FOREMAN: Jamie, what does the Pentagon make of all of this? Because the Pentagon has really -- all evidence is, in the past few months, exercised a very smart strategy that really is working?
JAMIE MCINTYRE, CNN CORRESPONDENT: Well, what they are arguing is the strategy is working, not the way they originally envisioned the way it was going to work. Yes, the progress on those big benchmarks that you are talking about is not anywhere near what the Pentagon had hoped.
But there is a lot of unexpected progress, they say, in other levels, a lot of reconciliation on a local level even while the national government seems to be sort of grasping, trying to find some way ahead, and it's very much like the so-called Anbar awakening, which was an unanticipated positive development of the surge. Wasn't necessarily directly part of the strategy. They say they are seeing that kind of progress here so, you know, it's sort of a glass half full, glass half empty. As they are going ahead into the next six months, they are drawing the troops down, they are hoping build on some of those unexpected successes.
FOREMAN: Michael Ware, listen to what Brigadier General John Campbell said about the Sunnis there where they had a lot of success getting people to ease along here. "The Sunnis have shown great patience," he said, "and you don't want the Sunnis that are working with you to go back to the dark side."
Michael, how long do you think the progress, the military progress there can continue before there is either a demand for political progress or the lack of it causes everything to collapse again?
WARE: Well, honestly, I don't think the Sunnis are truly expecting great strides in the political domain. I mean, for the Sunnis, the greatest achievement and that which will sustain them in my belief is the fact that they now see America supporting them. Now, we're talking about the Baathists, the former military and intelligence apparatus of Saddam's regime. These are the people who first came to America offering a deal in 2003. Now, four years later, they finally have it.
They are allowed to be armed. They have American support, indeed America is paying 67,000 Sunni militiamen to be on the streets of the capital and of Anbar Province. Now this this has nothing to do with the surge. The surge was meant to put U.S. troops, to flood them into the capital to dampen violence to buy oxygen for political reconciliation.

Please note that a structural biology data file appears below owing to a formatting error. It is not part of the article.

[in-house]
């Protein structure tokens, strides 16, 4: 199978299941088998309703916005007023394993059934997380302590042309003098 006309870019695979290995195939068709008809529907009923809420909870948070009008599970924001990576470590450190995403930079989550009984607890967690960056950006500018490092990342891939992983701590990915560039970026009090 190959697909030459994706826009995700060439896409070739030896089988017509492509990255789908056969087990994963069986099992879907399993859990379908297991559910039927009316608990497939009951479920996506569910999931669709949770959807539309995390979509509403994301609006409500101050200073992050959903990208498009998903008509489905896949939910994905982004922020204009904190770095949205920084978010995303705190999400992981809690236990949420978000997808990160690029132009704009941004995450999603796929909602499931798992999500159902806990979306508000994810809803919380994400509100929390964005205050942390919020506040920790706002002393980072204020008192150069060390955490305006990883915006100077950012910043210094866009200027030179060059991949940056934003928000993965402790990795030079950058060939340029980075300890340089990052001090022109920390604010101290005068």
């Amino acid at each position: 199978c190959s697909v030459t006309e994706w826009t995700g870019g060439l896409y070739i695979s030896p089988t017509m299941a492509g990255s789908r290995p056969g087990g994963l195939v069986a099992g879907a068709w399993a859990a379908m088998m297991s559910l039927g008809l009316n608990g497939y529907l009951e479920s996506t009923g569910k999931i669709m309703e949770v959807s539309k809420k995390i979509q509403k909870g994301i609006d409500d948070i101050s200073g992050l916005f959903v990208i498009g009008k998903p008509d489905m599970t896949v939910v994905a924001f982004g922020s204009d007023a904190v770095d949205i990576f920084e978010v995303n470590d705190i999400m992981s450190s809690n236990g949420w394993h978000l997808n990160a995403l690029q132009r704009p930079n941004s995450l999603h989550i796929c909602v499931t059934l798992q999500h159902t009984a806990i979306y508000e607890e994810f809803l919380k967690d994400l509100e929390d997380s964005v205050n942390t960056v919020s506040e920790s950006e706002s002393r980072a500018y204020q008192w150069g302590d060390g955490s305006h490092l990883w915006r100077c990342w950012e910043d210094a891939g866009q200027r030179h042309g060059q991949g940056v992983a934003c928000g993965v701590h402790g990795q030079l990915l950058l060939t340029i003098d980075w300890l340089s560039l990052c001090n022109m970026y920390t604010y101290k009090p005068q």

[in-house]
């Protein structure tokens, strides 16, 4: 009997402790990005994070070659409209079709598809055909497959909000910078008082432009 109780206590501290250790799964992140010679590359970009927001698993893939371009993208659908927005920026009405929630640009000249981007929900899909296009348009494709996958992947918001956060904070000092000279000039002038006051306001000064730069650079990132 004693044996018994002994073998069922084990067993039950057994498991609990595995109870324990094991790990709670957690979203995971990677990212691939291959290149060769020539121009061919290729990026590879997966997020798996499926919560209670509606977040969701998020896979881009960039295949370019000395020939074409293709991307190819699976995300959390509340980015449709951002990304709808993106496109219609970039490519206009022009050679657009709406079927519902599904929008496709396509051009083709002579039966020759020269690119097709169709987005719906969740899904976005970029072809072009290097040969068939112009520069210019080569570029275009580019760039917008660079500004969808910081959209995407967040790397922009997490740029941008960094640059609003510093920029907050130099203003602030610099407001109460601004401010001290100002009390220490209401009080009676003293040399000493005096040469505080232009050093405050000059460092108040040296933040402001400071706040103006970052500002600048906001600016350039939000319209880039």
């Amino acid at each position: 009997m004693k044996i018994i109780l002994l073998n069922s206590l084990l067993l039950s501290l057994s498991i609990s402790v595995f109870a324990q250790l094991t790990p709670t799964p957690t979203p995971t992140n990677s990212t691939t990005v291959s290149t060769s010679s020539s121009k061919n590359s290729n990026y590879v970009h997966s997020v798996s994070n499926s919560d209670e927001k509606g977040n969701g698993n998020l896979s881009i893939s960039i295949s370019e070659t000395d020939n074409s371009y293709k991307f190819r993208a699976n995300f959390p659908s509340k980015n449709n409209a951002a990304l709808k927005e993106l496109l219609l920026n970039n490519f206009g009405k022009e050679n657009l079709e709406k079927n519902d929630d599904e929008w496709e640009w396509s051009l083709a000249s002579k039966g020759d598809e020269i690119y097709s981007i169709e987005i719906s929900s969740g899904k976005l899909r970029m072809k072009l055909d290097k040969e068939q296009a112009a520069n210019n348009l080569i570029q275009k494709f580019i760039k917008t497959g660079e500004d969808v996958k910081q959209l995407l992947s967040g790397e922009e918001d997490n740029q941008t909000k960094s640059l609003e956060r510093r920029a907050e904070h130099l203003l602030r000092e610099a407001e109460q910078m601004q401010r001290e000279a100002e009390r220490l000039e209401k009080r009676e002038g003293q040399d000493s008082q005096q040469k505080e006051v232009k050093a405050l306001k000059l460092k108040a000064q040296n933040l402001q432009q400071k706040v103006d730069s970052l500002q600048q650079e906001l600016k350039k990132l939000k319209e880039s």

Well, that's not what's resulted, what has dampened the violence are these Sunni militias protecting Sunni enclaves. We have a segregated and divided city here and that means that these communities can better defend themselves. The real question is what's the price and what happens when America leaves?
FOREMAN: Rend, what do you think?
AL-RAHIM: It's very important to bring the Sunni tribes into the political fold and we can't have another election to get them into Parliament yet. I don't think that's likely. However, my understanding is that the Iraqi government has new lists of potential ministers to go into the Cabinet. And they include members of the Anbar tribes as potential ministers. Those names on the list were provided by the Anbar tribes.
FOREMAN: Do you have a sense that there is a sense of urgency among the Iraqi central leadership where they say this is the moment we have something approaching peace or a lot better than it was. We've got to act?
AL-RAHIM: Yes. I don't think there is enough of a sense of urgency. They know that they need to do this, they are moving towards it, but they are not moving toward it in the way we should be seeing.
FOREMAN: Jamie, last word to you on that. How much is the military just watching that political situation, saying please move now?
MCINTYRE: Well, they are very concerned that the Iraqi politicians are not going to step up. And all this progress will be lost. I would say one thing about what Michael said, he's absolutely right that a lot of things have happened are not a direct result of the surge. One thing we have seen is a clearing out of a lot of these bomb-making facilities that were in southern Baghdad and that may be partly responsible for the downtick in IEDs and other attacks.
FOREMAN: And with that, thank you Jamie McIntyre, and Rend al-Rahim. And Michael Ware as well.